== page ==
As the late political scientist Jim Bulpitt suggested in his seminal work on the Thatcher governments in 1986 (Follow the link here for an accessible discussion of Bulpitt’s ideas by Buller and James, 2008), party management by the leadership is a key factor in the obtaining and retaining of power. More importantly Bulpitt notes party relations do not have to be harmonious, but only quiescent to maintain a public perception of party tranquillity. This perception of unity being the essential prerequisite for any party wishing to be elected.
Now, one could certainly draw a lot of parallels between the current situation in the Labour party, post-Brexit, with the divisions that manifested in the Conservative party pre-Brexit. Like Labour, the Conservatives found themselves operating poor statecraft in that they were divided on ideology. Traditional conservatives concerned with sovereignty advocated the withdrawal of the UK from the EU, while more business-orientated Tories advocated the importance of the EU in relation to free trade.
Much like Labour’s divisions, this feud stretched way back, reaching maturity with the UK’s entry into the EEC in 1973. The adversity of the European issue persisted, proving to be the basis of the Conservative’s downfall in the 90’s when Major lost all control of the party over this contentious issue; allowing his party to stray into the electoral wilderness, where it would remain for 13 years.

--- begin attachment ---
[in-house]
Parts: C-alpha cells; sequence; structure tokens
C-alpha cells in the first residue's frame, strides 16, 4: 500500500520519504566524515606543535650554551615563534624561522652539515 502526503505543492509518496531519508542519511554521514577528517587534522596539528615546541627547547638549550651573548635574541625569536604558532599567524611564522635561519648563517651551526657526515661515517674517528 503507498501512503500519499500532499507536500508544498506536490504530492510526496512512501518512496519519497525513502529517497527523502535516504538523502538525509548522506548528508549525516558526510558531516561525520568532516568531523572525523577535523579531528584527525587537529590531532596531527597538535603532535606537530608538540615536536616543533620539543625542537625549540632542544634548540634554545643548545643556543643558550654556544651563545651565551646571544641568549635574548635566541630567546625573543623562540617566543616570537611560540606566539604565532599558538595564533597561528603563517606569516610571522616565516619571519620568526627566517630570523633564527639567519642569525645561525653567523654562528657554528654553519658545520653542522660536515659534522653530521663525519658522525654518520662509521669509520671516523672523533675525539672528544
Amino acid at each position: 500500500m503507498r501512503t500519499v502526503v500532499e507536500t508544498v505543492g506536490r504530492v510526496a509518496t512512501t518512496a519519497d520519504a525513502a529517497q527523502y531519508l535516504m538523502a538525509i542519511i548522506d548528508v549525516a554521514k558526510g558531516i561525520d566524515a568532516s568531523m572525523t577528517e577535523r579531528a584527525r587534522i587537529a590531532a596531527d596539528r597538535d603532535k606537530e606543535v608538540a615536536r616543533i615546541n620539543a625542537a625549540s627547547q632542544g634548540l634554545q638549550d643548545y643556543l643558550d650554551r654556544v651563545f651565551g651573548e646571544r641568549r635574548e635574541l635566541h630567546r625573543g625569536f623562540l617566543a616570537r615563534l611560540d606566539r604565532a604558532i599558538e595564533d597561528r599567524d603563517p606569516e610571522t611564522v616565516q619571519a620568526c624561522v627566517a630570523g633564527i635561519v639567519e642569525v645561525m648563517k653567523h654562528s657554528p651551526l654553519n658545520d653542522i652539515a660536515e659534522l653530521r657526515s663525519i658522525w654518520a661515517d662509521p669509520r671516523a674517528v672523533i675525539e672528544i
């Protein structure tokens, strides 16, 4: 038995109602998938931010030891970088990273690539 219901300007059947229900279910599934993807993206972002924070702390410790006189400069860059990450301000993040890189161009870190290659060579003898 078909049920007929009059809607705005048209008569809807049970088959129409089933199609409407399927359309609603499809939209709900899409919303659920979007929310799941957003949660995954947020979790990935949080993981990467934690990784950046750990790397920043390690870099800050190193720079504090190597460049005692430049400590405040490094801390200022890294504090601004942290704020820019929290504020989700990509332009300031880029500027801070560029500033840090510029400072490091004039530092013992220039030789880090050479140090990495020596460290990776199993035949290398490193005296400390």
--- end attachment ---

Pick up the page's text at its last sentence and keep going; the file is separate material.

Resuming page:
The 90’s was the Conservative’s moment on the knife-edge; their make or break crisis. However the Tories responded accordingly. They identified in their time in opposition how, yes there did exist an ideological impasse between Conservative MPs, but that while disunity on Europe was undesirable, it wasn’t something the party necessarily had to seek ubiquitous uniformity on, through a sectarian battle of either camps.
The Conservatives were able to (as David Cameron infamously stated in his 2006 Conservative conference speech) ‘stop banging on about Europe’, placing the issue on the back burner until their ascension to power in 2010. Even when the issue of Europe reared its head again with the rise of UKIP, the Conservatives were able to limit infighting to a minimum and remember who remained their true enemies; the Labour party. Post-Brexit, the Conservatives have re-grouped and unified in accepting the referendum result as binding, much to their benefit in now holding a 16 point lead over the fractious Labour party.
What underpins this ability to keep an image of party unity is that the Tories have been able to accept their party represents an ideological broad-church of member’s and MP’s who range from moderates like Kenneth Clarke, all the way to more hard-right Conservatives like Priti Patel.
Learning their lesson from the 90’s, the conservatives have been able to focus on their ideological similarities on areas such as deficit reduction and reform of the welfare system, while leaving contentious issues such as Europe on the backburner. This is what Labour must learn to do. Maybe this leadership election will be Labour’s critical juncture, where like the Conservatives in 1997, the party realises it must accept it can exist as a political broad-church.
Irrespective of the election result, the party needs to understand the self-inflicted damage it is placing on its chances of election by carelessly masquerading the ideological in-fighting that is occurring and remember who its real opponents are, the Tories. And perhaps, as Blair was able to understand, the Labour party can learn the importance of presenting an image of unity (even if such solidarity doesn’t exist), along with its role in the gaining and retention power.